Retailers should capitalize on that, Bettencourt said, and she expects that moving into the holiday season we’ll see more brands keeping their marketing strategy "authentic and true to their brand." When it comes to adjusting store atmosphere for the holidays, Bettencourt also expects to see retailers "creat[ing] a story that really resonates with the senses" — something that is currently more prevalent in flagship stores than at other storefronts.
"They have all of these beautiful displays and these experiences that people feel inspired by and want to take a picture of," Bettencourt said of flagships. "It’s those instagrammable experiences that make people want to go to the store versus just having to go to the store."
Catering to the (adult) shopper
The holidays bring together several different types of holiday shopper. There’s the determined shopper, who knows exactly what they want and plans to rush in with a list and rush out 10 minutes later with everything they need. But then there’s also those who shop for pleasure — who don’t want to be forced in and forced out to make way for the next crowd and are out to enjoy their holiday shopping.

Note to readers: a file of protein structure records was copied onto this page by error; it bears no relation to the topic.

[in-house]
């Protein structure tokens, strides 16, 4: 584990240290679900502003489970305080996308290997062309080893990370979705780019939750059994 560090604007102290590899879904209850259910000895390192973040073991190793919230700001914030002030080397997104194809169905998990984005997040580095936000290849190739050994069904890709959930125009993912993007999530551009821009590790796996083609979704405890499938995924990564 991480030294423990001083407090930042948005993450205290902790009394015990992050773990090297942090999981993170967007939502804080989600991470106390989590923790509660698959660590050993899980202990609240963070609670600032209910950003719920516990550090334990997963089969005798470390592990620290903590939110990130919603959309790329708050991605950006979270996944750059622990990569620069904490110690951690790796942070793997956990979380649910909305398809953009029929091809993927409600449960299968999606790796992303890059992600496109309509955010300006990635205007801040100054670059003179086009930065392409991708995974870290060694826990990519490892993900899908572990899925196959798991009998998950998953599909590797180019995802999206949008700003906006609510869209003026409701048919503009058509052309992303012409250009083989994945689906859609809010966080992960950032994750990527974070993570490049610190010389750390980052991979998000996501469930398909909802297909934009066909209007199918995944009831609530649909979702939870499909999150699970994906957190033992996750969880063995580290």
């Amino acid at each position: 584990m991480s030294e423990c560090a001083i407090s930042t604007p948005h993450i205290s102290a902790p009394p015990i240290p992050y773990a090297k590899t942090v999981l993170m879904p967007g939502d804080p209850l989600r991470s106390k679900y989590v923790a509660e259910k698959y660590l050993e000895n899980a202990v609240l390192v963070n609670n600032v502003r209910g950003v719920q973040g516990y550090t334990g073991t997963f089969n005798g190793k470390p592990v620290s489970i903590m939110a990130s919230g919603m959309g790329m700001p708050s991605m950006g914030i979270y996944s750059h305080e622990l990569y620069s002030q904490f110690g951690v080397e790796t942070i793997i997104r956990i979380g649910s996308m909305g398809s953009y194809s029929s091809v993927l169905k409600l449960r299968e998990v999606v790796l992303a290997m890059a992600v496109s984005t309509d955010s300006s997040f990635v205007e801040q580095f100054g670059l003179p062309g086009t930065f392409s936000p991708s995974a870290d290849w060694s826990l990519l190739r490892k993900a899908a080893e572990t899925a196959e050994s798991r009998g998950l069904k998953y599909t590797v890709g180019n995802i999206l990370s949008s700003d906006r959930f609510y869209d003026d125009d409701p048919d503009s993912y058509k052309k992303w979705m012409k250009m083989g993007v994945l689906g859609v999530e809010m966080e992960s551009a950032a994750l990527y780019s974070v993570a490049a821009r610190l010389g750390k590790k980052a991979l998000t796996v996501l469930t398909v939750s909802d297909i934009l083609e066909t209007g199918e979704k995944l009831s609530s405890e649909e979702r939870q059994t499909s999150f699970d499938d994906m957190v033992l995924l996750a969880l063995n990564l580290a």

At this point, the store experience should really be catered to each individual customer, according to Mood Media. Retailers should be ready to adjust their tactics depending on what a given shopper is looking for, but no matter the case, the experience should always be unique.
"From the shortest transaction to the longest transaction, it’s about making it memorable and about making that brand connection. And then fostering that relationship for the next nine months," Turner said.
There are many ways to do that — one of which involves making adults feel comfortable enough to shop. With parents still holding the holiday purse strings, a lot can be done to make sure that the store is a fun and exciting place for them to go — and dealing with the kids is a part of that. Bettencourt notes that many stores now have digital displays playing branded content or something else for the kids to watch while their parents shop, along with cupcakes or other treats to make it a "party atmosphere."